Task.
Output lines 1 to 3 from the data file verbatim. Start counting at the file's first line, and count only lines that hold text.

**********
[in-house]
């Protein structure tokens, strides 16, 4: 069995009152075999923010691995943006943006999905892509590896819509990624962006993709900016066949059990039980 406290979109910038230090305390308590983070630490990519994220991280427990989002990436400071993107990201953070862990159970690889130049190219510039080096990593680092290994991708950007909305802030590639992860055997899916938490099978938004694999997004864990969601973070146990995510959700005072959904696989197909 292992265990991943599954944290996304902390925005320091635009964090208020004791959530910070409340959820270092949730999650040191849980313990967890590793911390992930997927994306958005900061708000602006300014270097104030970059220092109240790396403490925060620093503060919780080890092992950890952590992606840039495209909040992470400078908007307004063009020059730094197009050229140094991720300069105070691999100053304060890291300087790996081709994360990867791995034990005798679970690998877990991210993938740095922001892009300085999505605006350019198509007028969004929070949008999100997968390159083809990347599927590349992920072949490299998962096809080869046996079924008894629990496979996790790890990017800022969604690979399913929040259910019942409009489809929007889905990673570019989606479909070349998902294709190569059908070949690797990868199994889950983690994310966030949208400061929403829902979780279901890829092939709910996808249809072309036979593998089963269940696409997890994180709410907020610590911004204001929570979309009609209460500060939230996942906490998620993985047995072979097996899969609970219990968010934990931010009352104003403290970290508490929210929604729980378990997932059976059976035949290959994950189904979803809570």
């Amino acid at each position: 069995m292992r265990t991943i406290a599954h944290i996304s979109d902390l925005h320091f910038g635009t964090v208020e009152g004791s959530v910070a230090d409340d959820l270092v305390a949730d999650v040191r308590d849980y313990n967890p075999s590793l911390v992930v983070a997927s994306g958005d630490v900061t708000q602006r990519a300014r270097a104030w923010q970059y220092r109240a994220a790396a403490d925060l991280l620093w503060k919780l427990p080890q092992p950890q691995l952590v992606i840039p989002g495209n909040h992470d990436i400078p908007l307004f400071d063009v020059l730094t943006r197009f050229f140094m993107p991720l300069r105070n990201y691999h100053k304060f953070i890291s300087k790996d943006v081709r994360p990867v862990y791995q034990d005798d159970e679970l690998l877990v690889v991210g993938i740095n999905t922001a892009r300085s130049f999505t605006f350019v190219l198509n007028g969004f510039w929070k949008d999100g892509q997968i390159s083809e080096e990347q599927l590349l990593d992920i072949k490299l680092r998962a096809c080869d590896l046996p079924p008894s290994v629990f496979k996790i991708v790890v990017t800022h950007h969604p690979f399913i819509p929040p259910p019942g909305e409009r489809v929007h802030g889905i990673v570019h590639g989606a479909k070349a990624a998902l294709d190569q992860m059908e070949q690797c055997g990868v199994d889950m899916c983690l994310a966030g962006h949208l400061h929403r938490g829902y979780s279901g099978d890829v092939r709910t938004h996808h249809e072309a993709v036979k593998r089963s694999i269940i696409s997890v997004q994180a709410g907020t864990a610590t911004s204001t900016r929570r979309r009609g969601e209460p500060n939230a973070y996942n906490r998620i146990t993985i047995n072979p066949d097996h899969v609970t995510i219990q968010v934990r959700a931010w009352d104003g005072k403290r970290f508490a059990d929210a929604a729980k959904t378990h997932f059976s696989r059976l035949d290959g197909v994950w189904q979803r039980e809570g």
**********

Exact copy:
[in-house]
């Protein structure tokens, strides 16, 4: 069995009152075999923010691995943006943006999905892509590896819509990624962006993709900016066949059990039980 406290979109910038230090305390308590983070630490990519994220991280427990989002990436400071993107990201953070862990159970690889130049190219510039080096990593680092290994991708950007909305802030590639992860055997899916938490099978938004694999997004864990969601973070146990995510959700005072959904696989197909 292992265990991943599954944290996304902390925005320091635009964090208020004791959530910070409340959820270092949730999650040191849980313990967890590793911390992930997927994306958005900061708000602006300014270097104030970059220092109240790396403490925060620093503060919780080890092992950890952590992606840039495209909040992470400078908007307004063009020059730094197009050229140094991720300069105070691999100053304060890291300087790996081709994360990867791995034990005798679970690998877990991210993938740095922001892009300085999505605006350019198509007028969004929070949008999100997968390159083809990347599927590349992920072949490299998962096809080869046996079924008894629990496979996790790890990017800022969604690979399913929040259910019942409009489809929007889905990673570019989606479909070349998902294709190569059908070949690797990868199994889950983690994310966030949208400061929403829902979780279901890829092939709910996808249809072309036979593998089963269940696409997890994180709410907020610590911004204001929570979309009609209460500060939230996942906490998620993985047995072979097996899969609970219990968010934990931010009352104003403290970290508490929210929604729980378990997932059976059976035949290959994950189904979803809570």
């Amino acid at each position: 069995m292992r265990t991943i406290a599954h944290i996304s979109d902390l925005h320091f910038g635009t964090v208020e009152g004791s959530v910070a230090d409340d959820l270092v305390a949730d999650v040191r308590d849980y313990n967890p075999s590793l911390v992930v983070a997927s994306g958005d630490v900061t708000q602006r990519a300014r270097a104030w923010q970059y220092r109240a994220a790396a403490d925060l991280l620093w503060k919780l427990p080890q092992p950890q691995l952590v992606i840039p989002g495209n909040h992470d990436i400078p908007l307004f400071d063009v020059l730094t943006r197009f050229f140094m993107p991720l300069r105070n990201y691999h100053k304060f953070i890291s300087k790996d943006v081709r994360p990867v862990y791995q034990d005798d159970e679970l690998l877990v690889v991210g993938i740095n999905t922001a892009r300085s130049f999505t605006f350019v190219l198509n007028g969004f510039w929070k949008d999100g892509q997968i390159s083809e080096e990347q599927l590349l990593d992920i072949k490299l680092r998962a096809c080869d590896l046996p079924p008894s290994v629990f496979k996790i991708v790890v990017t800022h950007h969604p690979f399913i819509p929040p259910p019942g909305e409009r489809v929007h802030g889905i990673v570019h590639g989606a479909k070349a990624a998902l294709d190569q992860m059908e070949q690797c055997g990868v199994d889950m899916c983690l994310a966030g962006h949208l400061h929403r938490g829902y979780s279901g099978d890829v092939r709910t938004h996808h249809e072309a993709v036979k593998r089963s694999i269940i696409s997890v997004q994180a709410g907020t864990a610590t911004s204001t900016r929570r979309r009609g969601e209460p500060n939230a973070y996942n906490r998620i146990t993985i047995n072979p066949d097996h899969v609970t995510i219990q968010v934990r959700a931010w009352d104003g005072k403290r970290f508490a059990d929210a929604a729980k959904t378990h997932f059976s696989r059976l035949d290959g197909v994950w189904q979803r039980e809570g």